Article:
New York City Council restores funding to the arts

But organisations struggle with city, state and philanthropic reductions

Mayor Bloomberg and the New York City Council approved the 2011 budget, including the restoration of $30m in arts funding

new york. In a surprising turnaround, the New York City Council decided at the end of June that it would restore about $30m to the Department of Cultural Affairs to spend on the arts, lessening the blow of the $50m in cuts initially proposed by Mayor Bloomberg in May.

“Thanks to the hard work and partnership of Mayor Bloomberg and the City Council, the Department of Cultural Affairs will continue to provide a strong level of support to New York City’s vital cultural community,” cultural affairs commissioner Kate Levin said.

The Department of Cultural Affairs budget for 2011 was voted in at $149.5m. This includes $28.9m for programmes and $110.2m for its Cultural Institutions Group, which provides funding to museums, zoos and performing arts centres in city-owned buildings, including the Metropolitan Museum of Art, the American Museum of Natural History, the Brooklyn Museum, El Museo del Barrio and the Studio Museum in Harlem. Almost all of these museums will see a dip in their funding from the city—but not as much as many feared.

A spokesman for the mayor’s office said Bloomberg was happy to see the funding partially restored to arts organisations, which he said are an important source of money for the city through tourism, and which contribute to the public’s quality of life. “The mayor is the biggest advocate of the city’s cultural institutions and all they bring to New York. The cultural institutions are not only at the heart of the city’s life but at the heart of its economy.”

Many arts advocates who strenuously fought against the cuts were also pleased—and surprised—with the result. “It’s a great restoration and I’m very pleased that the city council was able to do it,” said Norma Munn, the chairwoman of the New York City Arts Coalition. “I’m pleased with the progress that the council made,” said Randall Bourscheidt, president of the New York-based Alliance for the Arts. “I think that the restoration of the cultural budget is nothing short of heroic and it represents a very strong commitment from the city council and the mayor to the arts in New York. We know the mayor is a friend of the arts and that all budgets in good economies and bad are the result of debate and discussion… This is a really good day for New York. We’re not seeing the recession hurt the arts in the important area of city funding. It’s down, but it’s not catastrophically down, and that’s a victory.”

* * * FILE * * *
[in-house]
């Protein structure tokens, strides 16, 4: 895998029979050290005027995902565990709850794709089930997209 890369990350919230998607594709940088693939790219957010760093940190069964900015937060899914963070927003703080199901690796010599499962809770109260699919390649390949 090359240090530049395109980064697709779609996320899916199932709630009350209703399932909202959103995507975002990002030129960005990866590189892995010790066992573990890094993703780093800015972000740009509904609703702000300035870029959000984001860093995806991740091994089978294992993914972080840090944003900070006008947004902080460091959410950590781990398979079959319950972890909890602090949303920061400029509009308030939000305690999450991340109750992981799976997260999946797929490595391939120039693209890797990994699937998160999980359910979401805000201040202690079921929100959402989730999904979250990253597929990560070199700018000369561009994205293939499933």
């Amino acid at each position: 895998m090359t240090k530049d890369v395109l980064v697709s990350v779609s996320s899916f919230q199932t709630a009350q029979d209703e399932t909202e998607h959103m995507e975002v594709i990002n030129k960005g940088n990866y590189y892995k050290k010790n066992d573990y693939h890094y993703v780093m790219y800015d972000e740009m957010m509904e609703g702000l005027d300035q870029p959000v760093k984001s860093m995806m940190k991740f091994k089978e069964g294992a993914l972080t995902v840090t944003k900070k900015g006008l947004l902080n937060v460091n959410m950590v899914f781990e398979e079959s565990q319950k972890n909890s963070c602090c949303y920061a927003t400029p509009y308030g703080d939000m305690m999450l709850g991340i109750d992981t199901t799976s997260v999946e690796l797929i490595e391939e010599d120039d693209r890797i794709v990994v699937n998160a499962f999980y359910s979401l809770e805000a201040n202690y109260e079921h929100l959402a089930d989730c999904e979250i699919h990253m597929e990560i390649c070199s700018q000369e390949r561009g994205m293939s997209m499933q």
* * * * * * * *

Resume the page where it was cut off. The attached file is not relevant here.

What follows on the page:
Despite this, the New York state budget for 2011 still includes significant cuts to funding for the arts, as much as 39%. The budget, which is weeks late, is currently mired in the Senate as Governor Paterson took up his pen on Thursday to veto thousands of additional grants tacked on to the bill by state lawmakers, including funding for local non-profits and community projects.

The threatened cuts are compounded by a general drop in donations to charities. A recent report, from the Center on Philanthropy at Indiana University and the Giving USA Foundation, found charities in the US had received around $11bn less in 2009 than the previous year, a reduction of 3.6%.

Note: The article in our July/August issue (out next week) on the New York culture budget cuts went to press before the city council made the surprise move to restore funding to the Department of Cultural Affairs. The piece reflected fears that New York arts organisations would suffer three-fold cuts, and was headlined “New York arts funding hit with massive cut”. We were able to insert a late update into the paper, but we apologise if our report on a fast-changing situation caused any confusion.

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